Life Skills must become exam subject – De Klerk

By IAfrica
In Education
Jul 9th, 2014
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By Magreth Nunuhe

WINDHOEK – Gross neglect of the ‘Life Skills’ subject for many years in schools is the primary reason behind the social horrors being experienced by Namibia, reckons Veronica de Klerk, the Executive Director of Women Action for Development (WAD).

She expressed these sentiments at the Second National Conference on Gender-Based Violence (GBV) held in Windhoek, where she stressed the need to put the “golden subject” in the spotlight as it drills learners on how to deal with life.

She said Life Skills teaches learners how to respect themselves, human life in general, norms and values, how not to abuse alcohol and drugs and how to manage anger and family life.

“Let us be quite honest and admit to ourselves that ‘Life Skills’ was not taken seriously enough in the past – neither by the educational authorities, nor by us as parents,” said De Klerk, who noted it was also not surprising that children are grossly neglected in their homes as well.

The WAD director said that in 2011 they trained close to 800 ‘Life Skills’ teachers and school counsellors on the causes and consequences of GBV countrywide and based that on research findings conducted in prisons around the country in consultation with Unam’s Faculty of Social Science.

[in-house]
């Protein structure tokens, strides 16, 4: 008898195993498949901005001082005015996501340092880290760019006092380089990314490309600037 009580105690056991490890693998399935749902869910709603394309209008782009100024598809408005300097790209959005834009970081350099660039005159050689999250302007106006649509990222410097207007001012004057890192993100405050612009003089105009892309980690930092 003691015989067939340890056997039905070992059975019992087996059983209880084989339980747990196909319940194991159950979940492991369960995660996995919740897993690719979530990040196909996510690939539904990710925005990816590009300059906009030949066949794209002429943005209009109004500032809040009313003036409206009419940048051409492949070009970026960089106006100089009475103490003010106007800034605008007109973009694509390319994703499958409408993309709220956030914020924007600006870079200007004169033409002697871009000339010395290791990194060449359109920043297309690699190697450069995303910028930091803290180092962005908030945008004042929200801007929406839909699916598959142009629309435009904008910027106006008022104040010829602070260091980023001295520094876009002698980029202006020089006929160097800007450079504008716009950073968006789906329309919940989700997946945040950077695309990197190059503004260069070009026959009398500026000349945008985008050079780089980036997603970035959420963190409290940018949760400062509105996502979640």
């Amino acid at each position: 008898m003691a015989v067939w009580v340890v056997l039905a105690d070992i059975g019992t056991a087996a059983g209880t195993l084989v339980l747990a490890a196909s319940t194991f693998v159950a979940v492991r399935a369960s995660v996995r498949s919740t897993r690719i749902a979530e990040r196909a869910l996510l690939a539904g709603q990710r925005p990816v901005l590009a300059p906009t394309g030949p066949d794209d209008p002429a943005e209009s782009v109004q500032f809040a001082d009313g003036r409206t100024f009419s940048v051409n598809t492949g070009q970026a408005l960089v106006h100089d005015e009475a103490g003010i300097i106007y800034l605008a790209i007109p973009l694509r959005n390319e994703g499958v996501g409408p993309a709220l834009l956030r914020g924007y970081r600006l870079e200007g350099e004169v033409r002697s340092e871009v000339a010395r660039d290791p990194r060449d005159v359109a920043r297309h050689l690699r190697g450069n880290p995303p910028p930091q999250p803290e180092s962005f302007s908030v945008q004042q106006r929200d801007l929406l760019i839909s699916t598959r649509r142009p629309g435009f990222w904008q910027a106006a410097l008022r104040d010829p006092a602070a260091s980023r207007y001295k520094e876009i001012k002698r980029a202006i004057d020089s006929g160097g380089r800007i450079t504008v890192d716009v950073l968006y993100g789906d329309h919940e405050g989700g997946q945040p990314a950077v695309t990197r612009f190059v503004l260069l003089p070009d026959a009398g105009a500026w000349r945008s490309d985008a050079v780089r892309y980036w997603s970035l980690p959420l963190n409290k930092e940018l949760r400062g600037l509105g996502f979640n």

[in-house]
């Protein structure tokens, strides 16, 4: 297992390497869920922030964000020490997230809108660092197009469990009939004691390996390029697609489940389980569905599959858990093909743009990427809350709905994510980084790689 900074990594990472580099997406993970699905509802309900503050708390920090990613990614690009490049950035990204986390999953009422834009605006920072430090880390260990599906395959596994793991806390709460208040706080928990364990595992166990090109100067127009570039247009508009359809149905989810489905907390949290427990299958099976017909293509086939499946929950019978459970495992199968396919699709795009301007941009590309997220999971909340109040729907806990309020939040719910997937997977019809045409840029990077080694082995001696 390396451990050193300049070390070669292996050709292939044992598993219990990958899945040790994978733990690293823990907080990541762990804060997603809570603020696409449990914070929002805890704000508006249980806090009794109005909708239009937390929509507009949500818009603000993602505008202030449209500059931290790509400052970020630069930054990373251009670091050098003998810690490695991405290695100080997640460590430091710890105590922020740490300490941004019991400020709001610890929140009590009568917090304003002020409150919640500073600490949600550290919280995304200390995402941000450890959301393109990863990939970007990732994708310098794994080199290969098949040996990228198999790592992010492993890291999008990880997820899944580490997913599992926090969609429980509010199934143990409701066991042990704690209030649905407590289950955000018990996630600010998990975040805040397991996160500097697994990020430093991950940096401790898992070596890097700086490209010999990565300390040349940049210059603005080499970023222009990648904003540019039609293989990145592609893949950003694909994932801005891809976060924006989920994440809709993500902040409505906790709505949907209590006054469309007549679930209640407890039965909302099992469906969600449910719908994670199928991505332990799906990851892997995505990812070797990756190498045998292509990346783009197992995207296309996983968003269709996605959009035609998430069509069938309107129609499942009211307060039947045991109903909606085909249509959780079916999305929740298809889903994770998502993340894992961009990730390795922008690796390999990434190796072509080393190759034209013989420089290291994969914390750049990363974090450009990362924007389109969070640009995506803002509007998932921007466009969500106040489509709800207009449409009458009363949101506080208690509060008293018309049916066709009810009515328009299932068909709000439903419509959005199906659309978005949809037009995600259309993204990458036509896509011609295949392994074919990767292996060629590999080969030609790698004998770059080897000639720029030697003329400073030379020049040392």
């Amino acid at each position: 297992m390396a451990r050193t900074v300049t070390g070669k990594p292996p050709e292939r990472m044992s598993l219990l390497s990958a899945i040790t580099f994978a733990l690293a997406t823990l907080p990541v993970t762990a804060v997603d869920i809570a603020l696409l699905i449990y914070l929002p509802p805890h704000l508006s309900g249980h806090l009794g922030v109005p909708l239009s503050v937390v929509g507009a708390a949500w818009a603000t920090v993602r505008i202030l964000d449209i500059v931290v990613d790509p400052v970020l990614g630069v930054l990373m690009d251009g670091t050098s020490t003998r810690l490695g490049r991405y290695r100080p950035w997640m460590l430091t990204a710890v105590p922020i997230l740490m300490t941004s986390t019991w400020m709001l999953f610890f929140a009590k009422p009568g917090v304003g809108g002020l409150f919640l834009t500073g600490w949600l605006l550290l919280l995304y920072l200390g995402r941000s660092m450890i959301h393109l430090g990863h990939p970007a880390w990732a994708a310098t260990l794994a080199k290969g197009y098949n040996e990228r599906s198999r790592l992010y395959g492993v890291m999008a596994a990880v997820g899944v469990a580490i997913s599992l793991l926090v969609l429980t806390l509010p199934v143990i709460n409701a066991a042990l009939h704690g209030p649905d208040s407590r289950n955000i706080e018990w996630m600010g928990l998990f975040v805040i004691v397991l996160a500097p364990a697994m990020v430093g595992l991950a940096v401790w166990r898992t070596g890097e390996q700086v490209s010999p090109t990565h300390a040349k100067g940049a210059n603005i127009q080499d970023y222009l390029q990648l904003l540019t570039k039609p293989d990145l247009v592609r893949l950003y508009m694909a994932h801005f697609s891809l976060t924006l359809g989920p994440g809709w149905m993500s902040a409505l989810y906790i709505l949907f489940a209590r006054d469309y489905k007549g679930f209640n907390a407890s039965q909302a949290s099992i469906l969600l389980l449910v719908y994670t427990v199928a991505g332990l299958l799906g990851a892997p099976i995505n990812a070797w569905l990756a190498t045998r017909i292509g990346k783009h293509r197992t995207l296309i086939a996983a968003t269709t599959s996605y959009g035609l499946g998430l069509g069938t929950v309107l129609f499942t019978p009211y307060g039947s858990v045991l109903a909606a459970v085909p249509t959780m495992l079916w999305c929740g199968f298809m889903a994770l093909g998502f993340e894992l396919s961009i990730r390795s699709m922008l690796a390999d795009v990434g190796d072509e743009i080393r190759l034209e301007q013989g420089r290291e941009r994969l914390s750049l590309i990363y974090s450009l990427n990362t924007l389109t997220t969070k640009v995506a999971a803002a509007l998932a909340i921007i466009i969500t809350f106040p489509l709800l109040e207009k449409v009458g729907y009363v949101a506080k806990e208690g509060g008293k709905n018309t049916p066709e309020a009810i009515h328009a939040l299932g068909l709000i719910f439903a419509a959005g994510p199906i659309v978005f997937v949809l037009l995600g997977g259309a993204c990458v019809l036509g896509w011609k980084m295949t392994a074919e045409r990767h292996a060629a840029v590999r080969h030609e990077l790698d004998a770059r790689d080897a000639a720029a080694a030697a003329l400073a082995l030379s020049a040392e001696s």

De Klerk said she was saddened to learn that Namibia is considerably behind the South African education system with regard to the importance of ‘Life Skills’ as a learning discipline. The subject is examinable in grades 10 to 12 in South Africa.

She therefore appealed to the Ministry of Education to ensure, as a matter of urgency, that Life Skills becomes an examination subject to be passed for promotion to the next grade.

She also called on parents to become key players in establishing sound value systems in society and especially mothers, whom she said could play a role in bringing up their sons to respect women and girls.

“Parents who do not exercise proper control over the activities of their offspring and who may be slack in their role as prime educators unknowingly incubate enormous future problems for society,” De Klerk said.

She added that the parental home lies at the core of GBV because the home presents the child with the first exposure to disrespect and violence against women, when fathers use abusive language and degrade their mothers in front of their children.


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